Overseas investors buy 13 per cent of London homes - but hardly any are left empty for long

Emma Haslett
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London 2015 - Rags And Riches
There are people living in those flats, even if you can't see them... (Source: Getty)

Foreign investors account for just over one in 10 of all property sales in the capital, a new report has found - but so-called lights out syndrome is a myth.

The report, commissioned by the Mayor of London from the London School of Economics and the University of York, found overseas investors made up 13.2 per cent of all property transactions between 2014 and 2016.

While foreign buyers purchased a third of all new-build homes in the capital's most exclusive areas, they made up 16 per cent of transactions in inner London, and six per cent of transactions on the edges of the capital.

Read more: Good news: House price growth has risen again (just)

"Almost no evidence" of empty homes

But the report found "almost no evidence" homes bought by overseas buyers were left empty: "one per cent or less" of the new-build units acquired by foreign investors were left without an occupant.

The report suggested the idea foreign-owned homes are sitting empty may be to do with a lag in filling units once buildings are completed.

"There may be an inaccurate perception that units are empty because the private units in a development will usually complete construction sometime after the affordable homes, giving a mistaken impression of vacancy.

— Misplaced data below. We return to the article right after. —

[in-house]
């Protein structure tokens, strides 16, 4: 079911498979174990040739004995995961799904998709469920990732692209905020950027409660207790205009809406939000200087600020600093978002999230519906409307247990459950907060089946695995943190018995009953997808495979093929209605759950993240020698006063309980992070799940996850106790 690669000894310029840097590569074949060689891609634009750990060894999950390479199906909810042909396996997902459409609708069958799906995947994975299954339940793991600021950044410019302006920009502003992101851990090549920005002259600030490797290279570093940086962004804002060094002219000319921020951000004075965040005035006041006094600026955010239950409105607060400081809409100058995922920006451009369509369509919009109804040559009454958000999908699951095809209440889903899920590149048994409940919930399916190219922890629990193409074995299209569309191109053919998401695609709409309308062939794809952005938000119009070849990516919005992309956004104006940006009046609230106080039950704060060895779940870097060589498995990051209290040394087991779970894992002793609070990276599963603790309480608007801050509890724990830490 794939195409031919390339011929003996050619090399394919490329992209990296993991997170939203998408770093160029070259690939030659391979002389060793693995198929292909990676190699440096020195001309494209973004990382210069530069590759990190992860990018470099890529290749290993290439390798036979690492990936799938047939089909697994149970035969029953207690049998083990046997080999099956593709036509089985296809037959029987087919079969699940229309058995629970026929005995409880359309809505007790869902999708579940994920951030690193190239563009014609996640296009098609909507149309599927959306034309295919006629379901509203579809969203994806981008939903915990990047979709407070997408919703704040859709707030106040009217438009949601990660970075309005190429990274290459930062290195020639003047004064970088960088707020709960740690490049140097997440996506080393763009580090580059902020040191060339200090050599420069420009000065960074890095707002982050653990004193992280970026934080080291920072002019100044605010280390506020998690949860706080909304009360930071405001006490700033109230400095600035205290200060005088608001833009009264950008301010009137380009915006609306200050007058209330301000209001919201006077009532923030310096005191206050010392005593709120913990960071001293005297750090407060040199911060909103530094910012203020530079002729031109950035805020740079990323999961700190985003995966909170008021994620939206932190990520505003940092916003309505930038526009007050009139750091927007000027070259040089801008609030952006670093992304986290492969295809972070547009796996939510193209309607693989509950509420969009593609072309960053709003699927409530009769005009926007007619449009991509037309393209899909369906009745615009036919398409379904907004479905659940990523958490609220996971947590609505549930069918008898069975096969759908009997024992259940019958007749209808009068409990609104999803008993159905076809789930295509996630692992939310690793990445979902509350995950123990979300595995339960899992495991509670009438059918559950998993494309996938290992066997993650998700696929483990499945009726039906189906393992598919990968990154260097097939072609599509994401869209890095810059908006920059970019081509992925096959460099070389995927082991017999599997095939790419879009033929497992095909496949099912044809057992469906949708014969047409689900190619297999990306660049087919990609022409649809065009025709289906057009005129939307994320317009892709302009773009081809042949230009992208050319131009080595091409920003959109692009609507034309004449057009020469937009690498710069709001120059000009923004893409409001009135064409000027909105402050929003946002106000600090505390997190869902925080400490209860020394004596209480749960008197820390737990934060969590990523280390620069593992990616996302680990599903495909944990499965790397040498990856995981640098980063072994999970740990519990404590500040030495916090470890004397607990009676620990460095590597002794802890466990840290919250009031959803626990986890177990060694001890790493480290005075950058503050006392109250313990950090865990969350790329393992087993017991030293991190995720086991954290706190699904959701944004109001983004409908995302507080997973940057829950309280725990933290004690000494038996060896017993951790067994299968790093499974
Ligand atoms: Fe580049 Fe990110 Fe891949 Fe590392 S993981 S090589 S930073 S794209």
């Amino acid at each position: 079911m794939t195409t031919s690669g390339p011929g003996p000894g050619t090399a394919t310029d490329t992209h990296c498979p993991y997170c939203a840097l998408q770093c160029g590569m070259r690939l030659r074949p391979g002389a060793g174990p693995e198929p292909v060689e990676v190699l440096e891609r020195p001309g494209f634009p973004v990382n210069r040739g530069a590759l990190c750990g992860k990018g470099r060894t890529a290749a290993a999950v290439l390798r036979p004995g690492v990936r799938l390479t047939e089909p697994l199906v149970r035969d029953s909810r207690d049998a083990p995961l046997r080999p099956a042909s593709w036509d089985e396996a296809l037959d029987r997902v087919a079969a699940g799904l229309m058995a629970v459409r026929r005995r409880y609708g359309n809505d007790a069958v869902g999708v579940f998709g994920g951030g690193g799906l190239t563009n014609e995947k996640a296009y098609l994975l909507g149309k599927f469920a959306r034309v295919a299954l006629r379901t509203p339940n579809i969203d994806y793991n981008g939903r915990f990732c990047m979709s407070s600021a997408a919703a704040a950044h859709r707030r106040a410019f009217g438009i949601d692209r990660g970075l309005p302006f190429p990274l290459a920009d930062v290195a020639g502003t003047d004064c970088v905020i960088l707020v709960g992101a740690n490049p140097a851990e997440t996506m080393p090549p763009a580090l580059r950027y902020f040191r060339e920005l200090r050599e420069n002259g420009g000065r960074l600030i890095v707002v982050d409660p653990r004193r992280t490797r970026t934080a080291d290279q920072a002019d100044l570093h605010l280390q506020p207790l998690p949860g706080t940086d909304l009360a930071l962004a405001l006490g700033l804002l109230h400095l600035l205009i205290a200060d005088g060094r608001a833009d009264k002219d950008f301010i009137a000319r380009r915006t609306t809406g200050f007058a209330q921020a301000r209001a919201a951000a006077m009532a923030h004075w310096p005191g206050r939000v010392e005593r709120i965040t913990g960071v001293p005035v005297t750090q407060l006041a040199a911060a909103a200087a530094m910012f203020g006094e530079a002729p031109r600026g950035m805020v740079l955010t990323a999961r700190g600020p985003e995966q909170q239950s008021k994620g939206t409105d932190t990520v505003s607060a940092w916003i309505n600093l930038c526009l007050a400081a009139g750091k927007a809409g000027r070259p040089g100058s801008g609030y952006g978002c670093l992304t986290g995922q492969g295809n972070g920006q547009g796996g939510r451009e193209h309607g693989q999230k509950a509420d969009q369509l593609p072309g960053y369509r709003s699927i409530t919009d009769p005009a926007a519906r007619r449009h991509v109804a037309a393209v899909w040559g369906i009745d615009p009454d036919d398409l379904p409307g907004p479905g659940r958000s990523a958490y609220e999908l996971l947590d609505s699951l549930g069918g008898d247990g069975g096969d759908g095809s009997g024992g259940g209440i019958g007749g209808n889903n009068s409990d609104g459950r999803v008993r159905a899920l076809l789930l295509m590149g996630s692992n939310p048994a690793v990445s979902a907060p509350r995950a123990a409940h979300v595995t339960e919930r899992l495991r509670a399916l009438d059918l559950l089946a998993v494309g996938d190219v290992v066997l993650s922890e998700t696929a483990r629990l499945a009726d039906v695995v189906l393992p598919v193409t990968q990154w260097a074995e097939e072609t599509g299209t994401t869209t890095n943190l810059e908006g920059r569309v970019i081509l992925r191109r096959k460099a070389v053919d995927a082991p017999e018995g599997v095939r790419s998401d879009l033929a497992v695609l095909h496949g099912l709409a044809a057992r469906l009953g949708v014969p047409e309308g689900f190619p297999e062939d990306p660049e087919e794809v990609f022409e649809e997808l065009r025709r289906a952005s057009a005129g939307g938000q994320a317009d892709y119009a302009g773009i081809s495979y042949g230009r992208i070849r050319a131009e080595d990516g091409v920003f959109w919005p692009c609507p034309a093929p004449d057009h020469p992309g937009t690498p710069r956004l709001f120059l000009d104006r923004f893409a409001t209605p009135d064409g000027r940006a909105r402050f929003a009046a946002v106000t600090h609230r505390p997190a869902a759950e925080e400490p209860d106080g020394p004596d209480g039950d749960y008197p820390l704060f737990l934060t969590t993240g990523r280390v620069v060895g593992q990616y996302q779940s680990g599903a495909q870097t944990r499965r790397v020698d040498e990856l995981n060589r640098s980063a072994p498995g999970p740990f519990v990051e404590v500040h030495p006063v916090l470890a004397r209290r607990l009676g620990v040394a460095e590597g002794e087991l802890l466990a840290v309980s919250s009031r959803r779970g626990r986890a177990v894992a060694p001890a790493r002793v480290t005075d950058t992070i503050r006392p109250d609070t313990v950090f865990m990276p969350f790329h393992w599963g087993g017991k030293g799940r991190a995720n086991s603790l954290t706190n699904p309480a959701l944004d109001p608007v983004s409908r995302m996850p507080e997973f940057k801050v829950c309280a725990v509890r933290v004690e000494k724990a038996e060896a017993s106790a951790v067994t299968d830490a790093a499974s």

"Further, once large developments are complete, it can take up to two years for occupancy rates to build up, and so homes may be vacant for an initial period before being lived in full time, which may account for perceptions that homes are left empty."

Where do London's foreign investors come from?

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The higher the price, the higher the vacancy rate

However, the report also noted homes with a higher value were more likely to be left empty for at least part of the year.

"Higher [vacancy] rates were found in homes in prime London, more expensive homes (particularly those worth more than £5m), and homes bought by overseas buyers.

"Homes bought by overseas buyers were much more likely to fall into this group compared with ones bought by UK buyers, with higher inferred under-occupancy rates for such homes compared to homes owned by UK buyers. This does not mean that these homes are empty, but rather that they did not exhibit the characteristics that would be expected of homes occupied full time."

However, foreign buyers were far more likely to buy lower-value homes than top-end property. Just over half of sales to foreign buyers were homes worth between £200,000 and £500,000, while 33 per cent were to worth £500,000 and £1m, and 16 per cent were valued at between £1m and £5m. Just one per cent of transactions were worth more than £5m.

Read more: Don't moan about foreigners buying UK assets: It's a vote of confidence

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